Kreigsmarine Destroyers Part 1
Z Class Destroyers Z-1 - Z-16
By: Daniel H. Jones
In the Allied intelligence manuals these ships were known as the Leberecht
Maass class, after the first named ship. In German records they were always
referred to as the Type 34 (Z1- to Z-4) and type 34A (Z-5 through Z-16). They
were large, very powerful looking ships and were fast and heavily armed. They
were in fact examples of the penalties of trying to do too much on a limited
displacement. Their magnificent appearance concealed some serious design weaknesses
and they were modified continuously in an effort to correct these shortcomings.
The class was constructed by several yards, first units laid down in 1934 and the last completed by 1939. The class comprised the bulk of destroyer forces available in the early days of the war and over half were lost in action.
The Kriegsmarine was greatly outnumbered in all classes of warships, thus the destroyer design philosophy was to produce small numbers of superior ships to try to offset the imbalance in numbers. Various machinery arrangements were tried, the common feature being very high force pressure turbines. Pressure levels were much higher than equivalent ships, even Japanese units, resulting in poor operational reliability.
The heavy armament was also an attempt to make up for shortages in numbers of ships. They carried five 12.7cm/45 main guns (equivalent to the British 4.7 gun) and four 37mm AA and six 20mm AA. Eight 53.3cm torpedo tubes in two quadruple launchers were carried. Four depth charge throwers were fitted. Up to 60 mines could be carried.
All ships suffered from lack of stability due to the excessive top weight of this armament. They tended to ride low in the water at the bow and suffered from excessive spray at high speeds. The original straight bow stem fitted on Z-1 - Z-4 made this problem worse and all were fitted with a re-designed angled and flared bow. Strakes were fitted at various times to most units trying to reduce the spray, so excessive that it reached the bridge and made working the forward guns dangerous. The problem was reduced but never entirely solved. All German destroyers including later construction tended to be very wet ships in any sort of sea conditions.
As the war progressed, surviving units were up-gunned with additional 37mm or 20mm AA. After 1944, Z-5, Z-10 and Z-15 had only four 12.7 guns and increased 37mm guns to 10 (Z-5), 12 (Z-10) and 14 (Z-15). When building a model of any German destroyer it pays to check photos and drawings carefully for the specific ship and time period. Due to their slow building times and small numbers German destroyers were very individual ships with considerable variation in equipment.
There is no kit of the type 34 or 34A destroyers. In 1/700 there are two kits, both of the later Narvik (Type 39A) class. The Matchbox kit is, in my opinion, not worth bothering with. Skywave's Z-37/Z-39 kit is not perfect, but is far superior and better designed and molded. For conversion work it is much easier to work with. Getting to a Maass from a Narvik is a major conversion but it CAN be done. The hull must be shortened. Two cuts are recommended, one just forward of the aft deck house and one at the stern, as shown in the sketches. Gun platforms are replaced with new ones cut from .020 plastic or can be re-shaped from the kit parts. The deck house lengths and shapes must be adjusted slightly. The funnels must be heightened as shown. The bridge wings are basically the same but are shorter in length and must be either cut down or replaced. The forecastle deck must be extended aft by .060. The bow is reshaped by filling in the notched anchor positions and re-shaping with a file. The early German destroyers had conventional hawse holes rather than the notched, open anchor stowage as in later ships. The guns are adapted from Skywave Weapons set 38 (E-2). These are parts number 2 and 24. The shield is for early Japanese destroyers but is over scale and has been superseded by better parts in set E-7. It is modified as per the drawings. The advantage of doing the guns this way is consistency of appearance and the using up of otherwise useless parts. The result looks quite convincing for the German guns.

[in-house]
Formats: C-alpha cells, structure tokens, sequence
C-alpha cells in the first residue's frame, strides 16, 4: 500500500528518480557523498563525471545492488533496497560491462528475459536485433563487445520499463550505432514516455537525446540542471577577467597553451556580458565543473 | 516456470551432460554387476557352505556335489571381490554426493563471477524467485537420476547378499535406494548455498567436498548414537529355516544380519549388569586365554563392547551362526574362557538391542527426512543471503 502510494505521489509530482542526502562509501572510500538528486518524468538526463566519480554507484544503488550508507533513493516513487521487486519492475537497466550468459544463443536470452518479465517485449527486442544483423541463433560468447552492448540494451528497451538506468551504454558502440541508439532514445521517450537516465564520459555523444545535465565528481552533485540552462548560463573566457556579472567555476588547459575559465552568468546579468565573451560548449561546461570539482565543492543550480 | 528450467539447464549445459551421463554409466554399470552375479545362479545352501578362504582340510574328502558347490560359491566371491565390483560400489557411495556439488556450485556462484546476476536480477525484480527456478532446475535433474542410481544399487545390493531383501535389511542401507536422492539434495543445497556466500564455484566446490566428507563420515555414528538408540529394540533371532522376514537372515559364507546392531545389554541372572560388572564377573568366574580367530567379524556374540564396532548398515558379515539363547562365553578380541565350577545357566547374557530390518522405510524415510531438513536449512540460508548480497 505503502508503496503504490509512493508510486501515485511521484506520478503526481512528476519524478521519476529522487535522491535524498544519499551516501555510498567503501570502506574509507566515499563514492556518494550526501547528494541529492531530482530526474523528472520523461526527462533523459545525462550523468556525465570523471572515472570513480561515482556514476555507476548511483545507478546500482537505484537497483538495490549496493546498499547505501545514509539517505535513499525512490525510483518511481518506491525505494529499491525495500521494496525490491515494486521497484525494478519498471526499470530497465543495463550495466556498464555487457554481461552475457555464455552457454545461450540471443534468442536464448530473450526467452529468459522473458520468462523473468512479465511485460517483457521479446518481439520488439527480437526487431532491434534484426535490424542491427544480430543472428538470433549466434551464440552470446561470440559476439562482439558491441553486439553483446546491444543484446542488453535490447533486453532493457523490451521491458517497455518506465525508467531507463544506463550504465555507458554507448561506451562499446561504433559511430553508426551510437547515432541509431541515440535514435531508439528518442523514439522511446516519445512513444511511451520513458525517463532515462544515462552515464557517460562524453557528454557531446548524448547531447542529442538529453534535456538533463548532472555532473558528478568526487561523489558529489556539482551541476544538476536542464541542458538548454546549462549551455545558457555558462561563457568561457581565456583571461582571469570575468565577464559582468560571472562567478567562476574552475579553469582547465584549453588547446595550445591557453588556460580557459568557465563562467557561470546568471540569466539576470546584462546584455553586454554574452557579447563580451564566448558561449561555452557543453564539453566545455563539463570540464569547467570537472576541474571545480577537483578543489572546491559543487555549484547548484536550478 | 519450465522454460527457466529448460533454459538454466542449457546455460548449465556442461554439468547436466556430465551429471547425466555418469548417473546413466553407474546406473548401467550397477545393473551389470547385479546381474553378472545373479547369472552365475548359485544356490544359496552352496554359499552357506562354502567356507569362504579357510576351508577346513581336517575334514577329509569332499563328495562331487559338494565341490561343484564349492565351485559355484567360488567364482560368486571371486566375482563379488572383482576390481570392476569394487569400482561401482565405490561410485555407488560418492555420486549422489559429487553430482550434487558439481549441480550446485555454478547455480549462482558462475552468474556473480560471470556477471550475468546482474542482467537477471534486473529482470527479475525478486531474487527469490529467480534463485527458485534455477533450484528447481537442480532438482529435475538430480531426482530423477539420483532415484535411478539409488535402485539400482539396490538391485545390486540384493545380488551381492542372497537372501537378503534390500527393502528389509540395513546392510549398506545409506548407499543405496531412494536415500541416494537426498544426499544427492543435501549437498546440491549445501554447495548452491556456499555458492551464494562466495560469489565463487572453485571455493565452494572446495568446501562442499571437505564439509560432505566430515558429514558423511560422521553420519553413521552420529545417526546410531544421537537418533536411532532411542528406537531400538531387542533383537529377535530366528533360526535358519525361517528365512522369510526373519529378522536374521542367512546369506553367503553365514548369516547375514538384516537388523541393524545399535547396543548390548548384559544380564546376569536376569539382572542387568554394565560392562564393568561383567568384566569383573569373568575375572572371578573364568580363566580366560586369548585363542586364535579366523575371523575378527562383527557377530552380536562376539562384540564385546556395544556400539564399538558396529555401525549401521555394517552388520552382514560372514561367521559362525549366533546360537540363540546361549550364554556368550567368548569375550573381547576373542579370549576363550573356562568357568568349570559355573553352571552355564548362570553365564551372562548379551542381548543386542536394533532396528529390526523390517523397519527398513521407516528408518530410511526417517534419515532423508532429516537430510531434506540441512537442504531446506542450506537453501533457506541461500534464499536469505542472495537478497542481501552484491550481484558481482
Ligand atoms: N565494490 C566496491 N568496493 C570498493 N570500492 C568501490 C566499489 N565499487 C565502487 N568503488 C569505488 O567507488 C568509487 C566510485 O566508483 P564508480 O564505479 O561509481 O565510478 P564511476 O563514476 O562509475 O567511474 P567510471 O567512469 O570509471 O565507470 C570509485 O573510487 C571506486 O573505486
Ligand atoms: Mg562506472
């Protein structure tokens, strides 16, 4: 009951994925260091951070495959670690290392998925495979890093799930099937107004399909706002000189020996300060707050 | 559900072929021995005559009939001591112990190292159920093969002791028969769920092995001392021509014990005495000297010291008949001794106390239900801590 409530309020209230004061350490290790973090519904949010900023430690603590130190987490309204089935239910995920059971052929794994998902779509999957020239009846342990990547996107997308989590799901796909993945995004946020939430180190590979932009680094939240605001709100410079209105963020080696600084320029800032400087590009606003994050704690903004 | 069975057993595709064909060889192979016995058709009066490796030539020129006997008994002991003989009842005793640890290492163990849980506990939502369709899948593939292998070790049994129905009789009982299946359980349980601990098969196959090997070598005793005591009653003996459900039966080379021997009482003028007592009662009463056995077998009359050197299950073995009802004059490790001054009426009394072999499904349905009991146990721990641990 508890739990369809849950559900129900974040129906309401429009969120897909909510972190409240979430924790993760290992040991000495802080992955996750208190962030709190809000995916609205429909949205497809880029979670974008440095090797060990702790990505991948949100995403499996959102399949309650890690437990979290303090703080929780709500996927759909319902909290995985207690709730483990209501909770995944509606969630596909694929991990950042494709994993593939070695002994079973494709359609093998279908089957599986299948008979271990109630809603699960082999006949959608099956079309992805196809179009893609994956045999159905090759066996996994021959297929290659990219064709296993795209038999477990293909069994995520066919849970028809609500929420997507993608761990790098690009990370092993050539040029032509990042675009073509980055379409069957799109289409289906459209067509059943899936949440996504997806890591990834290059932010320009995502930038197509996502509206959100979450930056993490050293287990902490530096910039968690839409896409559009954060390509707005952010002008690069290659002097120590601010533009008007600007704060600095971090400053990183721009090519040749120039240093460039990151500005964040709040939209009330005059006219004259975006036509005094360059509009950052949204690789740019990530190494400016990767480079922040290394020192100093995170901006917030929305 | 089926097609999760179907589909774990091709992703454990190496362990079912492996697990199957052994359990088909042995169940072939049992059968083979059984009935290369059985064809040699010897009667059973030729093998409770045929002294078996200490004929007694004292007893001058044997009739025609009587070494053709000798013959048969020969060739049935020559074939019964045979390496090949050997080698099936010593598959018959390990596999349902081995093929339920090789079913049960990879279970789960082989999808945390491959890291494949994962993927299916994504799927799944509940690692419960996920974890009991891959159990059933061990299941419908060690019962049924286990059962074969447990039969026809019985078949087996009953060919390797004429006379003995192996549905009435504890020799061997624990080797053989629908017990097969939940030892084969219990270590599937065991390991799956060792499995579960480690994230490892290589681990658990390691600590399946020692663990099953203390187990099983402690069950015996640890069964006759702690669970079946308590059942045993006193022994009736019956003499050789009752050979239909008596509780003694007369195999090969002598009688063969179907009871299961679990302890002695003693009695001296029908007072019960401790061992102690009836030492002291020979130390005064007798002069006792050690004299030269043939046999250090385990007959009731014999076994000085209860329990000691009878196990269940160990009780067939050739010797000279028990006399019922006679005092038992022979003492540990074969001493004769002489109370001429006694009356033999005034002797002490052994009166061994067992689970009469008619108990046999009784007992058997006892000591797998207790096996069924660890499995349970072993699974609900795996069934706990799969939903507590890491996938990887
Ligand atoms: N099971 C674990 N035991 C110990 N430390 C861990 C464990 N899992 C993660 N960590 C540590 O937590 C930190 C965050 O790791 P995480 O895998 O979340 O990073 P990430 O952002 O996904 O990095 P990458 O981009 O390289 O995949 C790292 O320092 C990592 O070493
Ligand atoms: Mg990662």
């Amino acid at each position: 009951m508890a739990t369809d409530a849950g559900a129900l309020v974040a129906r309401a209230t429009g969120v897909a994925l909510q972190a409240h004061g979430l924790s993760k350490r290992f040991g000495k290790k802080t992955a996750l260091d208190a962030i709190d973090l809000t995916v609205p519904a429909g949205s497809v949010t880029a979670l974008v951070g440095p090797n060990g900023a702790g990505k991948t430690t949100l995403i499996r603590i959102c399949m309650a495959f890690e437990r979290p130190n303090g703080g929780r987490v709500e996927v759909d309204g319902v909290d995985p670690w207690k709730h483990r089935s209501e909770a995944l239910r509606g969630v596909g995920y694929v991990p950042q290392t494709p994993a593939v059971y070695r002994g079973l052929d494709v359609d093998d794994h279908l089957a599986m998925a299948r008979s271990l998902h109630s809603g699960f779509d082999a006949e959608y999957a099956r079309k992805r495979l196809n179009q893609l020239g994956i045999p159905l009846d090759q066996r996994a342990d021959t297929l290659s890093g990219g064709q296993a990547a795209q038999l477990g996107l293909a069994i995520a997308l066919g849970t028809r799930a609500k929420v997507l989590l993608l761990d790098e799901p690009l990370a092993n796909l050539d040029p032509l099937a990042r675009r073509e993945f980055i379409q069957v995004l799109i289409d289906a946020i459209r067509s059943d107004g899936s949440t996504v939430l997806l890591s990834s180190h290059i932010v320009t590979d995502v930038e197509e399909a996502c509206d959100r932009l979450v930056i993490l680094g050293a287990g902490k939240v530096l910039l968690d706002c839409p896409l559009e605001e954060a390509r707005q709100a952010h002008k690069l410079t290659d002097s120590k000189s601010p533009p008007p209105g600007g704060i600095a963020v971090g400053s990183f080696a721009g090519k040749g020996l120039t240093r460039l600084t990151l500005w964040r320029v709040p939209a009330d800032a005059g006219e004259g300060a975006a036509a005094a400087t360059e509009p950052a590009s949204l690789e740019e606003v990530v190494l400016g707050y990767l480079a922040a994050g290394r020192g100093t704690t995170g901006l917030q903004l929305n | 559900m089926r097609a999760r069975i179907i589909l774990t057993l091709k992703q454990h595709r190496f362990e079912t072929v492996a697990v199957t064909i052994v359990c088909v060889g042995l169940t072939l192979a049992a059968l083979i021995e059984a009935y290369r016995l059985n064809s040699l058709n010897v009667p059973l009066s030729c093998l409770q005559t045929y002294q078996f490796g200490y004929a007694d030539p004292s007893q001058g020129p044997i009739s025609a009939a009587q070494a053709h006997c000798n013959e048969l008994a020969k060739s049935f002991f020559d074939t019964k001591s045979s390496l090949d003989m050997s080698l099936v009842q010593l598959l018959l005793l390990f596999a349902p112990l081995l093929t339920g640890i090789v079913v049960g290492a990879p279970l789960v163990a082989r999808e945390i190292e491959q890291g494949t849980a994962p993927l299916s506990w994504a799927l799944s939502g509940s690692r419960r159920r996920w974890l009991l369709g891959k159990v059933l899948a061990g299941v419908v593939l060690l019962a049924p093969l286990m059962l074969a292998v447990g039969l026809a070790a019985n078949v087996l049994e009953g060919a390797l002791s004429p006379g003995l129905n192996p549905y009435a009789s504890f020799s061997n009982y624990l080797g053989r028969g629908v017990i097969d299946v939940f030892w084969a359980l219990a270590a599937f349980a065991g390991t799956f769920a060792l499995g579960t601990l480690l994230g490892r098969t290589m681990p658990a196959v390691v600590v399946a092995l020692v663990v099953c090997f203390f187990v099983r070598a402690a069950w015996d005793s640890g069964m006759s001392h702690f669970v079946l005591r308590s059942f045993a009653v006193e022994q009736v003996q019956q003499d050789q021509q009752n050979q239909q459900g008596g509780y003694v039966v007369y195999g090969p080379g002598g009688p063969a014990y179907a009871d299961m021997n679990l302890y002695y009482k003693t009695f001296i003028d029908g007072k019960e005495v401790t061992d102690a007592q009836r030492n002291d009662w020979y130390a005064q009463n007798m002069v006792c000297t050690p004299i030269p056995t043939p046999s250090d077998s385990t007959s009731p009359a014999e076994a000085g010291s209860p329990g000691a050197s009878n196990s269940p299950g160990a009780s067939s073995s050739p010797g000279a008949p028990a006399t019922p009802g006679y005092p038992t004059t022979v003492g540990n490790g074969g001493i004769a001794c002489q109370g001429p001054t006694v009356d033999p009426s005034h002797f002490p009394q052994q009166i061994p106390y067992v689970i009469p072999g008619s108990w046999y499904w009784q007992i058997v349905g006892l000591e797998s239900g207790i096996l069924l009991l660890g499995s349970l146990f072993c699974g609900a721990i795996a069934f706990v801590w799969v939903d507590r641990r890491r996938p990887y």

The 37mm and 20mm twin mounts are adaptions of the Japanese 25mm mounts. In the various weapons sets you will notice some variation in size on these parts. I modified the larger ones for 37mm's and the smaller ones for 20's. Gun shields were simulated with small pieces of plastic card. The single 20mm were Japanese single 13.7 mounts from the weapons sets. A Japanese open director also served well for the small open director on top of the bridge.
The searchlight position aft of number two funnel is a USN director tub. Masts, platform supports, derricks for the ships boats are made from wire or sprue. Rails and ladders and the radar set came from Tom's Model Works brass sets. German ships used the three-bar style rails so you need the USN sets for these.
I have not been more specific in building instruction because I am sure that anyone attempting this will have developed their own favorite methods of construction. I finished my model in about three weeks of intermittent work. I finished it in pre-war scheme to show off the shapes, light grey hull and lighter grey upper works. I am not at all sure what these colors should be. I ended up using Floquil Confederate gray for the hull and Floquil IJN Navy (aircraft under surface) light grey for the superstructure. I welcome your comments as to a correct color match for WWII German warship colors. Any ideas?
Z-1 / Z-4 1937
As built with straight stem
Z-1 / Z-4 1939
Modified with new bow
Increased AA Fit, tripod mast and radar added
This article originally appeared in Plastic Ship Modeler 1994/1
and is reprinted here with the permission of the author and editor.
Copyright © SMML 2003